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Beyond The Big Dig
About this project

What happens to the ribbon of land being created by the depression of the Central Artery may be the most important development decision to face Boston in a generation.


A casualty of Artery politics

By Wellington Reiter, 7/24/2002

Observing the painful process of creating a decision-making body to manage the surface artery reminds one of how difficult it is to assemble the essential ingredients of an effective client: (1) a clear vision, (2) a mandate to make reasoned judgments and decisions, and (3) the financial wherewithal to turn those directives into actions.

While the Massachusetts Turnpike Authority certainly did not have the complete package, it featured some important elements.

Should the authority recede into the background regarding the design of the open spaces it has created, we may be surprised by the voids left in its wake.

One of the absences will be readily apparent -- a tall sculptural feature in Dewey Square that was intended not only to give a focal point to this complex interchange but also to recognize the thousands of men and women who have labored to complete what will be one of the most complex civil engineering undertakings, not to mention a pivotal moment in Boston's history. Six years in the planning, this civic-minded project was initiated, designed, and engineered through funds set aside by the Artery Arts Program for precisely such purposes nearly a decade ago. The design was intended to complement the surrounding buildings and a future urban garden, much like that proposed by the Massachusetts Horticultural Society. And as one of the last components to be installed as part of the Central Artery construction, the sculpture was to be the symbolic equivalent of the "golden spike" that marked the completion of one of this country's other great transportation infrastructure projects.

Given that the mayor's task force has recently adopted a recommendation that the history of the city be used as a guide in developing the new parks and public spaces when the elevated roadway is removed, such a gesture would seem to be a fitting contribution to the urban landscape and an appropriate salute to an extraordinary achievement.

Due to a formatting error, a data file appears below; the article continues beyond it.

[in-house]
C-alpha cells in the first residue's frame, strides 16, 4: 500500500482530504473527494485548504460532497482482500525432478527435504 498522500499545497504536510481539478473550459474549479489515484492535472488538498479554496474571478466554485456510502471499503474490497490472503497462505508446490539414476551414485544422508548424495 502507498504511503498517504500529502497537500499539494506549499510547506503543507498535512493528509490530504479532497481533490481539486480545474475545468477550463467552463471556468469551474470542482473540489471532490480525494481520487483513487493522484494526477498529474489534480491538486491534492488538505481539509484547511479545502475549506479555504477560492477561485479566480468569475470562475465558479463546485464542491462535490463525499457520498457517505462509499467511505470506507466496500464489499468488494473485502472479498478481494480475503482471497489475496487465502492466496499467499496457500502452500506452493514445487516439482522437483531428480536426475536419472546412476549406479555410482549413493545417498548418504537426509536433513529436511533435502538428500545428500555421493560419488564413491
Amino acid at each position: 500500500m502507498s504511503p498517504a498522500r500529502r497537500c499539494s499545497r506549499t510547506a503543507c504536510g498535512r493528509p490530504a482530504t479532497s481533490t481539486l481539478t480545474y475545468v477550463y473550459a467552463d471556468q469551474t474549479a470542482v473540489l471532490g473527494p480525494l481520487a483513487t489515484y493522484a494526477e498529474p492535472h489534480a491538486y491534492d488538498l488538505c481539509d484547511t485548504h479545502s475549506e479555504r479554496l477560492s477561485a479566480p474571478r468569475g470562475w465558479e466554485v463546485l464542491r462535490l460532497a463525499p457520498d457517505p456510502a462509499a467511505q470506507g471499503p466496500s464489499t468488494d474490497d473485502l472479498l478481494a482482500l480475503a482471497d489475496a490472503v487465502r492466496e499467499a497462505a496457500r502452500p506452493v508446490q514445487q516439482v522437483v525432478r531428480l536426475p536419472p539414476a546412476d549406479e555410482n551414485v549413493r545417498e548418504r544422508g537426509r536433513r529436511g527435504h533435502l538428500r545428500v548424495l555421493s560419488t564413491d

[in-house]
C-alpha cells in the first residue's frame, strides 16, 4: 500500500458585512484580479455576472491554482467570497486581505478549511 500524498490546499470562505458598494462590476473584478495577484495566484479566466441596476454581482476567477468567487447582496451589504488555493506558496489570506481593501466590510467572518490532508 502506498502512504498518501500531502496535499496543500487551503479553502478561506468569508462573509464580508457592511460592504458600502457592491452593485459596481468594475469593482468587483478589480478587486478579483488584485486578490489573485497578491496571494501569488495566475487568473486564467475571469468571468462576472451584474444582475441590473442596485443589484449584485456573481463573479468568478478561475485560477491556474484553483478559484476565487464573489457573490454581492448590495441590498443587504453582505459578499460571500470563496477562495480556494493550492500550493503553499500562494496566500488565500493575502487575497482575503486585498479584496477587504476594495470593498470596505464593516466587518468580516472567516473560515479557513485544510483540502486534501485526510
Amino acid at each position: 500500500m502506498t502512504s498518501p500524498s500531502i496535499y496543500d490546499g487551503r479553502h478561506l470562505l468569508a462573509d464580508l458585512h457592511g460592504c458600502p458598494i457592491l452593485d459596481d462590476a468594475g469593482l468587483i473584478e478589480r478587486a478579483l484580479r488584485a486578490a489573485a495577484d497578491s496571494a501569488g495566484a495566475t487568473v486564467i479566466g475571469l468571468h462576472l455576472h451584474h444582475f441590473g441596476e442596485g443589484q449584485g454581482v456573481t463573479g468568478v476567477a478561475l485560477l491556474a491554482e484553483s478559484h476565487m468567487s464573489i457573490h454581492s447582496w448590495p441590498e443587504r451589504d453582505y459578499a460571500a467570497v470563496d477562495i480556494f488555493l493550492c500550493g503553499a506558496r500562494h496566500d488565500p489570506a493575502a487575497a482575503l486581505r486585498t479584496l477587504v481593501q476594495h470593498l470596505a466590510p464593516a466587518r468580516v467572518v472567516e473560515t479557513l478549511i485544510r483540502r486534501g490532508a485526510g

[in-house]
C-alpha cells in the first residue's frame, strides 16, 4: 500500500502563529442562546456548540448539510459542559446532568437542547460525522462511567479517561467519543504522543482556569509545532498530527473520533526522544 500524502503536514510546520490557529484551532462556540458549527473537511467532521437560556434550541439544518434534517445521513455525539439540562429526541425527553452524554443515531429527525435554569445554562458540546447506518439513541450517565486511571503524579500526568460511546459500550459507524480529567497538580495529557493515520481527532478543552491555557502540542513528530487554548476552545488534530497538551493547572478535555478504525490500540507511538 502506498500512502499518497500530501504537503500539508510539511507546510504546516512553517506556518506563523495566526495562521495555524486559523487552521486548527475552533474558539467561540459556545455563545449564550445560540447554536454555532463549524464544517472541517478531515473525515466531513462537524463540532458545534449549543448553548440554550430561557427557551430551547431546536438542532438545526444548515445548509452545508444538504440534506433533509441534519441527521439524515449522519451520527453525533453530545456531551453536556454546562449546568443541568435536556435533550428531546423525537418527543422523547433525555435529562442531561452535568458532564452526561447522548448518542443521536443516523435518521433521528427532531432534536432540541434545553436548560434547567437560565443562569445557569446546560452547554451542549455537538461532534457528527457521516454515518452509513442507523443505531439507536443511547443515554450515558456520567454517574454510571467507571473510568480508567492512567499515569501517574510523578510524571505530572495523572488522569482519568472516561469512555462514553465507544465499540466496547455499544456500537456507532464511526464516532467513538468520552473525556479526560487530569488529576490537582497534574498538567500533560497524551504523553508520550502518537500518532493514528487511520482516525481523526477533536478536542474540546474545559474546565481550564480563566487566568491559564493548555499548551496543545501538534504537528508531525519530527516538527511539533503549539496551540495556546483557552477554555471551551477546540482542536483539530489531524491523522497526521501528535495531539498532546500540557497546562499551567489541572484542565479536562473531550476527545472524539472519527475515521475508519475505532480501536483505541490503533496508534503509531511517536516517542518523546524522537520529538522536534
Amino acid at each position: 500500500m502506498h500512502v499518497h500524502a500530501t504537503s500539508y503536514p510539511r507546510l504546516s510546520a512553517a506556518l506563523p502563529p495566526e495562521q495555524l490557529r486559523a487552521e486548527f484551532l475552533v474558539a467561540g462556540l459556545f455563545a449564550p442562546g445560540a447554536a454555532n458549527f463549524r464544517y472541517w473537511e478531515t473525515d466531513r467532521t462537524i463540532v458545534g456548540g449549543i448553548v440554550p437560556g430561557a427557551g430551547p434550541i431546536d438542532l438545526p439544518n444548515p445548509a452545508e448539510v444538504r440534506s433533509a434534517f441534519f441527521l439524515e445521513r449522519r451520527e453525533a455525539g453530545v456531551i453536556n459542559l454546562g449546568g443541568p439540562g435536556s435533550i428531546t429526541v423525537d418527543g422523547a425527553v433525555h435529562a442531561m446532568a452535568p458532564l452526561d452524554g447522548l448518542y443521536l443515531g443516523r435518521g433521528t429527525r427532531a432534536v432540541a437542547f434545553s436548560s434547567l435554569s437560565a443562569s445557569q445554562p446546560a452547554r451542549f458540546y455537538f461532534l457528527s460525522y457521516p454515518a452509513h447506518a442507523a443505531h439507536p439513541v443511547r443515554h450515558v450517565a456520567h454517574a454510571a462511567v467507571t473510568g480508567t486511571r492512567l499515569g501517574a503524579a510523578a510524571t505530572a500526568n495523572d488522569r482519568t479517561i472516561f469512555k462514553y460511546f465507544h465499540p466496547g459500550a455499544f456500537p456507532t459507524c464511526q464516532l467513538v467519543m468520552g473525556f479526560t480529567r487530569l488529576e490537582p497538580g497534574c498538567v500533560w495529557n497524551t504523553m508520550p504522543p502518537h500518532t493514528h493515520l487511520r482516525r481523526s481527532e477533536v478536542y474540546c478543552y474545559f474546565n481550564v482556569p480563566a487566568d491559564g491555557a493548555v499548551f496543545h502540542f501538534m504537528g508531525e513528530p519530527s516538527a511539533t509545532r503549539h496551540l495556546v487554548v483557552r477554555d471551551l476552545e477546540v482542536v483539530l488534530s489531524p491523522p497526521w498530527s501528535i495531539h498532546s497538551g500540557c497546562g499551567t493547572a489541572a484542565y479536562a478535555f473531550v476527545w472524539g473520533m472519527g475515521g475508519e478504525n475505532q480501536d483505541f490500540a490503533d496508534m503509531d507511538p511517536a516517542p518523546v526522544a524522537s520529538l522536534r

As the demand for a new administrative body to guide the surface artery planning process has reached consensus, a byproduct has been a need to portray the Turnpike Authority as a self-serving and inappropriate entity for such a task and its modest cultural gestures - however well intentioned and conceived - as unwelcome distractions. While the Turnpike Authority may indeed be an unlikely city planning agency, it has much to be proud of and as recently as March was still touting its well-regarded public art program, including the commemorative monument. But without notice, and surely as a reflection of the lack of support for the civic void that it tried to fill, funding for the Dewey Square commemorative marker was recently pulled and the concrete foundation that was already in place presumably abandoned.

The handling of the Dewey Square monument is a case study in the pitfalls of having a client with conflicting goals and objectives. The Turnpike Authority has forever been in a double bind.

On one hand, it is under immense pressure to demonstrate fiscal responsibility with the federal and state dollars with which it has been entrusted and to focus on its primary mission of highway construction. On the other hand, the Artery must weave its way politically, physically, and, if at all possible, politely through Boston and in the process has been routinely jostled by local interests hoping to jar fragments of the $14 billion loose for civic amenities beneficial to abutters and neighborhoods. Thus, the defensive nature of the Turnpike Authority's posture is completely understandable and, for some, has presented itself as an opportunity to be exploited.

Nevertheless, it must be said that the authority has done a masterful job of keeping the city functioning while stealthily installing one of the modern marvels of civil engineering beneath our streets. In return for the inevitable disruption that the construction has caused, the authority's commitment to a tree-lined boulevard, the Zakim Bridge, and the occasional flourish such as the Dewey Square monument demonstrated its desire to do more than simply shuffle asphalt from one location to another.

Should the Turnpike Authority be removed from the eye of the open-space storm, it will be interesting to see whether it then coolly plays the role of uninterested road builder or is persuaded to restore some of its civic commitments and, in particular, a permanent reminder of what an extraordinary project it has brought to completion.

Wellington Reiter, principal of Urban Instruments Inc., designed the Dewey Square art project and supporting urban plan.

Copyright 2002 The New York Times Company
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